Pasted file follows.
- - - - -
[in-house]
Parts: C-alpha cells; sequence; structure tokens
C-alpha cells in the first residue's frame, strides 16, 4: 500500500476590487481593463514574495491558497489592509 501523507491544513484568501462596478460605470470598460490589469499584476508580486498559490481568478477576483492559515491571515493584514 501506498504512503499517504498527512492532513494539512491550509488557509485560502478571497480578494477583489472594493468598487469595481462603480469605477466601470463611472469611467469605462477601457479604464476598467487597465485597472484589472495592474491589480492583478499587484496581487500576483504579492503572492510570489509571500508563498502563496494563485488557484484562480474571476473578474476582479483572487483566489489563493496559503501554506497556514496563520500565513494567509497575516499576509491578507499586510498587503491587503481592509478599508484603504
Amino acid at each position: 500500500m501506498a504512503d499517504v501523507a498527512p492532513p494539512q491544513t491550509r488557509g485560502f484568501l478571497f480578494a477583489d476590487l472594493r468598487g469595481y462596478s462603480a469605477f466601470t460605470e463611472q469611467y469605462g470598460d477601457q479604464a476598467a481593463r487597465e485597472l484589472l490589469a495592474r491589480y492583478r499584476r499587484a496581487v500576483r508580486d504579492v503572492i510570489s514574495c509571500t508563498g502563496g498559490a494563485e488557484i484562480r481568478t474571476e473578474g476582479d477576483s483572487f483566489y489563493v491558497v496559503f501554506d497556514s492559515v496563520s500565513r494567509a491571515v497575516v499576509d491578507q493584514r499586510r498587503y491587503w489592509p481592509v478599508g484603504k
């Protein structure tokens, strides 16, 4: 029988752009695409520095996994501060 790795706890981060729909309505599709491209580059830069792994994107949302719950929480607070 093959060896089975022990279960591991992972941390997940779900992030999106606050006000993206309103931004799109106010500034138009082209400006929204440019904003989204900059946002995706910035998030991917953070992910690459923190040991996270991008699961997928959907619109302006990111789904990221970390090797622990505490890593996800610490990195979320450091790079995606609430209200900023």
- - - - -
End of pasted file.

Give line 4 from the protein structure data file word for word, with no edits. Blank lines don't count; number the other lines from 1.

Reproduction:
Amino acid at each position: 500500500m501506498a504512503d499517504v501523507a498527512p492532513p494539512q491544513t491550509r488557509g485560502f484568501l478571497f480578494a477583489d476590487l472594493r468598487g469595481y462596478s462603480a469605477f466601470t460605470e463611472q469611467y469605462g470598460d477601457q479604464a476598467a481593463r487597465e485597472l484589472l490589469a495592474r491589480y492583478r499584476r499587484a496581487v500576483r508580486d504579492v503572492i510570489s514574495c509571500t508563498g502563496g498559490a494563485e488557484i484562480r481568478t474571476e473578474g476582479d477576483s483572487f483566489y489563493v491558497v496559503f501554506d497556514s492559515v496563520s500565513r494567509a491571515v497575516v499576509d491578507q493584514r499586510r498587503y491587503w489592509p481592509v478599508g484603504k